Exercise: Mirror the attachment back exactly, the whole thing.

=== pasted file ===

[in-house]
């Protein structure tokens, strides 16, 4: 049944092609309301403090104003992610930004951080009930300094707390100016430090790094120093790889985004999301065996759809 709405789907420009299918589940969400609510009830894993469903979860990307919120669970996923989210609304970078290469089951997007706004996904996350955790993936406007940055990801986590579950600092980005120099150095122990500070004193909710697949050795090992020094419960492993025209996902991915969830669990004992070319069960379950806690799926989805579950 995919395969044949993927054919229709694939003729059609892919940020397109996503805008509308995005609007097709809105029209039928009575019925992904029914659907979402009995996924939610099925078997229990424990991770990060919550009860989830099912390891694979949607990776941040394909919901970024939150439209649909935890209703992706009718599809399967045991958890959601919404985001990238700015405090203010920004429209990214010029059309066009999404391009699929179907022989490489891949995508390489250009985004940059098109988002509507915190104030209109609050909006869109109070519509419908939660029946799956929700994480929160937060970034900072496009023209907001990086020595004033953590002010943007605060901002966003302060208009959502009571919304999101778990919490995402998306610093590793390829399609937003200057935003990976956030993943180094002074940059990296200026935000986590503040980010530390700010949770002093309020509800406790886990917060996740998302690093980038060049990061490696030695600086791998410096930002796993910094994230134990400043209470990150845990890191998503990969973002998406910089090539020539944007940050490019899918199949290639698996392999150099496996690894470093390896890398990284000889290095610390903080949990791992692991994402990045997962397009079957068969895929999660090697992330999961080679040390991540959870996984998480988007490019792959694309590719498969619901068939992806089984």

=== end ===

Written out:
[in-house]
């Protein structure tokens, strides 16, 4: 049944092609309301403090104003992610930004951080009930300094707390100016430090790094120093790889985004999301065996759809 709405789907420009299918589940969400609510009830894993469903979860990307919120669970996923989210609304970078290469089951997007706004996904996350955790993936406007940055990801986590579950600092980005120099150095122990500070004193909710697949050795090992020094419960492993025209996902991915969830669990004992070319069960379950806690799926989805579950 995919395969044949993927054919229709694939003729059609892919940020397109996503805008509308995005609007097709809105029209039928009575019925992904029914659907979402009995996924939610099925078997229990424990991770990060919550009860989830099912390891694979949607990776941040394909919901970024939150439209649909935890209703992706009718599809399967045991958890959601919404985001990238700015405090203010920004429209990214010029059309066009999404391009699929179907022989490489891949995508390489250009985004940059098109988002509507915190104030209109609050909006869109109070519509419908939660029946799956929700994480929160937060970034900072496009023209907001990086020595004033953590002010943007605060901002966003302060208009959502009571919304999101778990919490995402998306610093590793390829399609937003200057935003990976956030993943180094002074940059990296200026935000986590503040980010530390700010949770002093309020509800406790886990917060996740998302690093980038060049990061490696030695600086791998410096930002796993910094994230134990400043209470990150845990890191998503990969973002998406910089090539020539944007940050490019899918199949290639698996392999150099496996690894470093390896890398990284000889290095610390903080949990791992692991994402990045997962397009079957068969895929999660090697992330999961080679040390991540959870996984998480988007490019792959694309590719498969619901068939992806089984």